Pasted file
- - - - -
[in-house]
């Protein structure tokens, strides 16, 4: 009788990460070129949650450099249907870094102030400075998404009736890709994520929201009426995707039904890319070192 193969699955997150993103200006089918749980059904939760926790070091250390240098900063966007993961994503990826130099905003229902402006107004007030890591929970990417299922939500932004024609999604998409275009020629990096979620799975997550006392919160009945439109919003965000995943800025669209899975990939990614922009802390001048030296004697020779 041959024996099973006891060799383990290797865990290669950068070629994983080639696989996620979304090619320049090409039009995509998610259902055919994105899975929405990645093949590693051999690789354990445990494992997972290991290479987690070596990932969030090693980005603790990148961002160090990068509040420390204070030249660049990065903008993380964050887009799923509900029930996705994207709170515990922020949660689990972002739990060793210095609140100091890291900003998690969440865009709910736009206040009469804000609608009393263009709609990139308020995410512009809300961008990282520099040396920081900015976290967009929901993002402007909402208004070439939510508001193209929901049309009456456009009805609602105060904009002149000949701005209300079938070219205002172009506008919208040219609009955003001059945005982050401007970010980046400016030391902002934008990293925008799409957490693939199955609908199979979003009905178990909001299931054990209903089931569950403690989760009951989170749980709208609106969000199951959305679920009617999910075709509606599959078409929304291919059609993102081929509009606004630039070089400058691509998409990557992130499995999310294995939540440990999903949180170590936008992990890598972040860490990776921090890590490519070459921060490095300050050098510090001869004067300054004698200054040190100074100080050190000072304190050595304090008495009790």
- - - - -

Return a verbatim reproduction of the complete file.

[in-house]
């Protein structure tokens, strides 16, 4: 009788990460070129949650450099249907870094102030400075998404009736890709994520929201009426995707039904890319070192 193969699955997150993103200006089918749980059904939760926790070091250390240098900063966007993961994503990826130099905003229902402006107004007030890591929970990417299922939500932004024609999604998409275009020629990096979620799975997550006392919160009945439109919003965000995943800025669209899975990939990614922009802390001048030296004697020779 041959024996099973006891060799383990290797865990290669950068070629994983080639696989996620979304090619320049090409039009995509998610259902055919994105899975929405990645093949590693051999690789354990445990494992997972290991290479987690070596990932969030090693980005603790990148961002160090990068509040420390204070030249660049990065903008993380964050887009799923509900029930996705994207709170515990922020949660689990972002739990060793210095609140100091890291900003998690969440865009709910736009206040009469804000609608009393263009709609990139308020995410512009809300961008990282520099040396920081900015976290967009929901993002402007909402208004070439939510508001193209929901049309009456456009009805609602105060904009002149000949701005209300079938070219205002172009506008919208040219609009955003001059945005982050401007970010980046400016030391902002934008990293925008799409957490693939199955609908199979979003009905178990909001299931054990209903089931569950403690989760009951989170749980709208609106969000199951959305679920009617999910075709509606599959078409929304291919059609993102081929509009606004630039070089400058691509998409990557992130499995999310294995939540440990999903949180170590936008992990890598972040860490990776921090890590490519070459921060490095300050050098510090001869004067300054004698200054040190100074100080050190000072304190050595304090008495009790």